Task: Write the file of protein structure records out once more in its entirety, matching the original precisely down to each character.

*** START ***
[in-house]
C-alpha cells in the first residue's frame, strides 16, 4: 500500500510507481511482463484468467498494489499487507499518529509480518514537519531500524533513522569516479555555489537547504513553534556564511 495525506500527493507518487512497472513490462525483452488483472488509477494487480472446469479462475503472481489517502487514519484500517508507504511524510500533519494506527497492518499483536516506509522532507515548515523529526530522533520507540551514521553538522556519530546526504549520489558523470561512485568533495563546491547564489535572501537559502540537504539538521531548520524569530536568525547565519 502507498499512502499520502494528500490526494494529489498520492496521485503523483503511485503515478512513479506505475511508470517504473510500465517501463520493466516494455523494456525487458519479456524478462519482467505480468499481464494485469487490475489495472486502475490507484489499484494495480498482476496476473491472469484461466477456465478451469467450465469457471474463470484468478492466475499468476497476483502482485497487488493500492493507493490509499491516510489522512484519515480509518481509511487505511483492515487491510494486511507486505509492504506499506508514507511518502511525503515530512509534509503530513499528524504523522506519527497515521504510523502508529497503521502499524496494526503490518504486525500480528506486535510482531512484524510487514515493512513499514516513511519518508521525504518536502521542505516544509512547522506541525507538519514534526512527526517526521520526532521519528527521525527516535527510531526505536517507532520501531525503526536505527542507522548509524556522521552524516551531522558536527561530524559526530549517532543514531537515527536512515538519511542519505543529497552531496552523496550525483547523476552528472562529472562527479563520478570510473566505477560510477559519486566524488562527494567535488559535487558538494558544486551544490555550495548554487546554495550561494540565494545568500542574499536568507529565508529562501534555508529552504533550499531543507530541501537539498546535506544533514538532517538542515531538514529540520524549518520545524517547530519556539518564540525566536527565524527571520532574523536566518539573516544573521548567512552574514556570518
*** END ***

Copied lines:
[in-house]
C-alpha cells in the first residue's frame, strides 16, 4: 500500500510507481511482463484468467498494489499487507499518529509480518514537519531500524533513522569516479555555489537547504513553534556564511 495525506500527493507518487512497472513490462525483452488483472488509477494487480472446469479462475503472481489517502487514519484500517508507504511524510500533519494506527497492518499483536516506509522532507515548515523529526530522533520507540551514521553538522556519530546526504549520489558523470561512485568533495563546491547564489535572501537559502540537504539538521531548520524569530536568525547565519 502507498499512502499520502494528500490526494494529489498520492496521485503523483503511485503515478512513479506505475511508470517504473510500465517501463520493466516494455523494456525487458519479456524478462519482467505480468499481464494485469487490475489495472486502475490507484489499484494495480498482476496476473491472469484461466477456465478451469467450465469457471474463470484468478492466475499468476497476483502482485497487488493500492493507493490509499491516510489522512484519515480509518481509511487505511483492515487491510494486511507486505509492504506499506508514507511518502511525503515530512509534509503530513499528524504523522506519527497515521504510523502508529497503521502499524496494526503490518504486525500480528506486535510482531512484524510487514515493512513499514516513511519518508521525504518536502521542505516544509512547522506541525507538519514534526512527526517526521520526532521519528527521525527516535527510531526505536517507532520501531525503526536505527542507522548509524556522521552524516551531522558536527561530524559526530549517532543514531537515527536512515538519511542519505543529497552531496552523496550525483547523476552528472562529472562527479563520478570510473566505477560510477559519486566524488562527494567535488559535487558538494558544486551544490555550495548554487546554495550561494540565494545568500542574499536568507529565508529562501534555508529552504533550499531543507530541501537539498546535506544533514538532517538542515531538514529540520524549518520545524517547530519556539518564540525566536527565524527571520532574523536566518539573516544573521548567512552574514556570518